New Zealand 20 (Tries: Tuivasa-Sheck x2, Johnson; Goals: Johnson x4)
England 18 (Tries: O’Loughlin, Watkins, S Burgess; Goals: Sinfield x3))
Semi final time means business time. No dropped balls, no lazy passes and no silly penalties – if you’re serious about making it through to the finals, that is. The first of the double-header at Wembley saw an ‘all guns blazing’ English side head out charging against a fired-up New Zealand Kiwis outfit with a title to defend.
The English took to the pitch with a clear game plan: get physical and match-up with the Kiwis’ thunderous forward pack and they did exactly that. Sam Burgess lined up Sonny Bill Williams early on with a big hit, a precursor to opposing props James Graham and Jared Waerea-Hargreaves going head-to head-several times as well. Early on, New Zealand came within a inch of scoring when no.9 Issac Luke dived at a loose ball in the in-goal area, only to be thwarted by a well-read defensive maneuver from Sam Tomkins, who was in the right place at the right time and kicked the ball away from the Rabbitohs’ hooker’s reach.
England lock Sean O’Loughlin bought up the first points of the match shortly afterward, moments after his side almost scored in the other corner. The English were piling on the pressure and the New Zealanders were really beginning to feel it. A safe Kevin Sinfield goal only added to the great Kiwi sweat.
The Wall of White’s momentum gathered exponentially until a phenomenal and risky set of plays in the space of a few seconds from Jason Nightingale, Issac Luke and Dean Whare produced New Zealand’s first try in the name of Roger Tuivasa-Sheck. Nightingale made an acrobatic move in the left-hand corner, firing the ball in-field through the hands of the side for Whare to jump mid-air over the sideline and throw a flick, no-look pass behind him straight to young Roger. The Sydney City winger would later score another four-pointer right after half time.
Following referee Ben Cummins’ ruling that Sam Kasiano played at a loose ball, costing his side its possession, outside back Kallum Watkins scored. Just when it looked like things couldn’t get much worse, Sam Burgess threw in a stepping combination worthy of a light-footed centre and charged over to score the third English try of the match. After Issac Luke kicked the ball dead on the restart, it really did look like the Kiwis were about to get their boarding passes ready for a gate to Auckland. Twisting the knife further, English back-rower Ben Westwood crossed the line but dropped the ball at the crucial moment. Had he scored, that would’ve been the game … and had Ryan Hall held the football when he intercepted a pass about a minute later, he probably would have scored. That certainly would have been the end of that for the Kiwis.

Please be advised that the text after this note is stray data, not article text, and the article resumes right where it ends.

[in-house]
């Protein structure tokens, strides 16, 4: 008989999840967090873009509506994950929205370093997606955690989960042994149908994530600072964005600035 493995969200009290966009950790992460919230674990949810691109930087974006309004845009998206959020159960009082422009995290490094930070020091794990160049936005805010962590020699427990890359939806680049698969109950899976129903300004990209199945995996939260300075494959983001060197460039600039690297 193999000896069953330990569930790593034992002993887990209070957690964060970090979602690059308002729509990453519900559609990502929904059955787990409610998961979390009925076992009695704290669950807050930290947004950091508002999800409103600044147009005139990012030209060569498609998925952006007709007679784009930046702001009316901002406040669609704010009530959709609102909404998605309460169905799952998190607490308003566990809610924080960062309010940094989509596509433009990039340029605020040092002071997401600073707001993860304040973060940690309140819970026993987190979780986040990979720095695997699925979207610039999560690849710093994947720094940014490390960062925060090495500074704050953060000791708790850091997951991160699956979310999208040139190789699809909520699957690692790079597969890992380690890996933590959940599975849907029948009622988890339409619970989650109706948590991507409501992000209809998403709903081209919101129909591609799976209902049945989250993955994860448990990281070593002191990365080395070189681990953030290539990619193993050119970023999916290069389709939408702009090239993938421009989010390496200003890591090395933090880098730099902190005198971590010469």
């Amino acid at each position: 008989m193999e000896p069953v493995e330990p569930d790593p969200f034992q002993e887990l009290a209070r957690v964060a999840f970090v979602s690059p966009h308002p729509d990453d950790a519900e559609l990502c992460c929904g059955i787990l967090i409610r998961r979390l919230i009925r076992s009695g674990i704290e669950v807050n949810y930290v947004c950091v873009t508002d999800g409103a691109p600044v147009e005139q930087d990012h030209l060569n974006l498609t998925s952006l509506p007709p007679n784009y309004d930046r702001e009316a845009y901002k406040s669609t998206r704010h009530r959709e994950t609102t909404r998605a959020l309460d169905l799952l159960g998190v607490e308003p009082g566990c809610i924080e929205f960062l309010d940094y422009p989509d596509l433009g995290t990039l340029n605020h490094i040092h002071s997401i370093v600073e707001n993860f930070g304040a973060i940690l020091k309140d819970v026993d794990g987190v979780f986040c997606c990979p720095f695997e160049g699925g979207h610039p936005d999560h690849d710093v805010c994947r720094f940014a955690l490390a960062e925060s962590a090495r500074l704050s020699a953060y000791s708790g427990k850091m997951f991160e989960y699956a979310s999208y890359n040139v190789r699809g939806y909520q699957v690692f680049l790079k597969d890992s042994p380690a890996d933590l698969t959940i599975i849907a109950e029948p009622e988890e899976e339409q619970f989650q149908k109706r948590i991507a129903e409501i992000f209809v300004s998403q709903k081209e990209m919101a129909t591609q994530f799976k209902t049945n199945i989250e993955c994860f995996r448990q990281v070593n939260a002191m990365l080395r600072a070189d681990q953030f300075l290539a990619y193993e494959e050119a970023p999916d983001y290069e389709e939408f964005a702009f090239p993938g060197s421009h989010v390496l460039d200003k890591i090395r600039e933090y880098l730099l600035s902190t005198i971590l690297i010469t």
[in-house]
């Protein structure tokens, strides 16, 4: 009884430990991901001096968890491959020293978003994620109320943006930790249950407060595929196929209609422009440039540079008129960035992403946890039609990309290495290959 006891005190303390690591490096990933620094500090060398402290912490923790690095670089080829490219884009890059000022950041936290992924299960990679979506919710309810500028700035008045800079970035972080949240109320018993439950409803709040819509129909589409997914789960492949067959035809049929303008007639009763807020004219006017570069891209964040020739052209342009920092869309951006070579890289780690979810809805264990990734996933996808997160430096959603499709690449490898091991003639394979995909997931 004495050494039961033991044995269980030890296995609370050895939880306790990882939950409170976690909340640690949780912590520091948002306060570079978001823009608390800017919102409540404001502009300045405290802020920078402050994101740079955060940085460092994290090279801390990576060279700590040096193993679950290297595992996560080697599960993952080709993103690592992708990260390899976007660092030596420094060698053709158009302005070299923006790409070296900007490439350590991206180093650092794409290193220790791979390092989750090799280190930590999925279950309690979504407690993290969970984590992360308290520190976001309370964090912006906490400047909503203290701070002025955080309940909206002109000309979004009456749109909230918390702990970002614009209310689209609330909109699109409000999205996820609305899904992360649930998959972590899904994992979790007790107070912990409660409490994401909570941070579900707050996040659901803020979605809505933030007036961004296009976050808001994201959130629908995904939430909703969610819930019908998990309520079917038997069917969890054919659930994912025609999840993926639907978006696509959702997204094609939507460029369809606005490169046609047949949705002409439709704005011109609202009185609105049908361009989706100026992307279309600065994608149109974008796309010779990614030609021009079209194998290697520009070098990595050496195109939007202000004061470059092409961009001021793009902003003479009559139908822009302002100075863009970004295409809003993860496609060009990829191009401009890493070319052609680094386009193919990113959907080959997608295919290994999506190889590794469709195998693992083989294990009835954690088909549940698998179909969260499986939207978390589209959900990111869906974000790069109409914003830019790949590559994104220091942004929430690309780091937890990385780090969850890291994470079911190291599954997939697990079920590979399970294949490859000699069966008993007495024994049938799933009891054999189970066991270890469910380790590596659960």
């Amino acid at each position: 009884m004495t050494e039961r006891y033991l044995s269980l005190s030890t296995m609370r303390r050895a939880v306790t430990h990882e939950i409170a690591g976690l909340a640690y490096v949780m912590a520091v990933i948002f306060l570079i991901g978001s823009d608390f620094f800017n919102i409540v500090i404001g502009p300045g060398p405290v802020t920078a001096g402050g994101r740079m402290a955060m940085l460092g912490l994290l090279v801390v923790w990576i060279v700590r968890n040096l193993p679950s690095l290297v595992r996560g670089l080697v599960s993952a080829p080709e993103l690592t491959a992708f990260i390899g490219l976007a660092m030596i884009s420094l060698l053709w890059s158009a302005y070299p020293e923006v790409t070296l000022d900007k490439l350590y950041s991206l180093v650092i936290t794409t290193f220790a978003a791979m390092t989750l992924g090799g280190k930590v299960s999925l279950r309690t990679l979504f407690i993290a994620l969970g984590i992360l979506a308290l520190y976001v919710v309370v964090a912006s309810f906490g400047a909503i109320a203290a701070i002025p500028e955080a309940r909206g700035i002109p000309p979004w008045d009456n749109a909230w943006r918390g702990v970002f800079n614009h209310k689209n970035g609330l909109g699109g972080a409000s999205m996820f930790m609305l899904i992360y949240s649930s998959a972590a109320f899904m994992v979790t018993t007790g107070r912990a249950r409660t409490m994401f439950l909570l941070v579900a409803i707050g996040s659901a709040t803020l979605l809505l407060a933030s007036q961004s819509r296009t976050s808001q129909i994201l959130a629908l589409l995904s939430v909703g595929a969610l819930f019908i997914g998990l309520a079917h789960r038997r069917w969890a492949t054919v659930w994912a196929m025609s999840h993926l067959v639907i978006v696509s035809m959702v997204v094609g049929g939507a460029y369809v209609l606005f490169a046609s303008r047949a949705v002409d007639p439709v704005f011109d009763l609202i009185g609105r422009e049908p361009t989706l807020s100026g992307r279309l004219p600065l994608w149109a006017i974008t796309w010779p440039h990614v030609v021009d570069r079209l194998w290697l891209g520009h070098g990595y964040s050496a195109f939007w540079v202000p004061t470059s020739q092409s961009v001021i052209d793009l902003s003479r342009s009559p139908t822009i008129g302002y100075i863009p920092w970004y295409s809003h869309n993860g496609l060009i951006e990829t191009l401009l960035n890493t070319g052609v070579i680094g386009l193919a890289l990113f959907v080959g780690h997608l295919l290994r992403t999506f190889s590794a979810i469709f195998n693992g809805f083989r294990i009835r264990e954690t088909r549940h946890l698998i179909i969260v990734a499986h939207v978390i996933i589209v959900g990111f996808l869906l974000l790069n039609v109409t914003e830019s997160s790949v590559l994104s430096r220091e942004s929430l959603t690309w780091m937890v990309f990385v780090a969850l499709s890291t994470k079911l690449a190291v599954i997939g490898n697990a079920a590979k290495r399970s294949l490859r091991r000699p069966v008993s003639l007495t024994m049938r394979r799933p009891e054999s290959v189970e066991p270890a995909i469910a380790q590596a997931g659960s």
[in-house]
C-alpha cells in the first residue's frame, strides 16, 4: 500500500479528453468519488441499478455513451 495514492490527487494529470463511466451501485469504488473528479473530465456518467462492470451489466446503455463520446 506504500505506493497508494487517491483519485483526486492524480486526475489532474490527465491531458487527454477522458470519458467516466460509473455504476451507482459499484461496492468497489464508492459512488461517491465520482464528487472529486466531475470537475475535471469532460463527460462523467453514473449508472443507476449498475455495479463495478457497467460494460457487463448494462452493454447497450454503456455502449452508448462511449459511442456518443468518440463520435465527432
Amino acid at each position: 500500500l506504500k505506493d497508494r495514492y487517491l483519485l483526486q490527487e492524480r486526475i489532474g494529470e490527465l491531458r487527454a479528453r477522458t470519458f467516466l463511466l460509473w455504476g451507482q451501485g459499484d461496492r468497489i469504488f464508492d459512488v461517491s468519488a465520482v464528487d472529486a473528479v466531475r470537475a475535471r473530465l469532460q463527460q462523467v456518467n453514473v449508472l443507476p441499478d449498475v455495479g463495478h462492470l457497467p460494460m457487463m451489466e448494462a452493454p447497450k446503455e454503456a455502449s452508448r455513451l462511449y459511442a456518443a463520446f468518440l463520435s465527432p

But, following a loping pass from Frank-Paul Nu’uausala to Johnson, the game was flipped on its head. Johnson stepped his opposite number Kevin Sinfield and dived over the chalk for a try, evening the score. His conversion sealed the match and forced England out of a final spot they so desperately wanted at home.
England looked on in disbelief and anguish – and rightly so. They’d been more consistent, had stood up to New Zealand’s brute force up front and created more chances than they gave away. Sam Tomkins, Gareth Widdop and Ryan Hall all showed exactly what they were made of and game oh so close to going all the way. But in semi finals football, it’s about risk, courage and hairline plays. That’s where New Zealand came in, and that’s what got them through.
Player of the Match
As commentator Andrew Voss remarked, there were many contenders for this award. His choice of “about 15” may have gone a bit far, but there were at least four to five men who could’ve earned it. Sam Burgess was the Official Man of the Match, but an award to Kevin Locke or Sam Tomkins would not have been out of order.
England should hold their heads high and know they threw everything and the kitchen sink at the match. They couldn’t quite close on the chances they created and were very, very narrowly outdone by a New Zealand squad running on sheer desperation with nothing to lose. Next week, the Kiwis head north to face an Australian side that are out for revenge – for the infamous 2008 final – and have gotten progressively better throughout the tournament.
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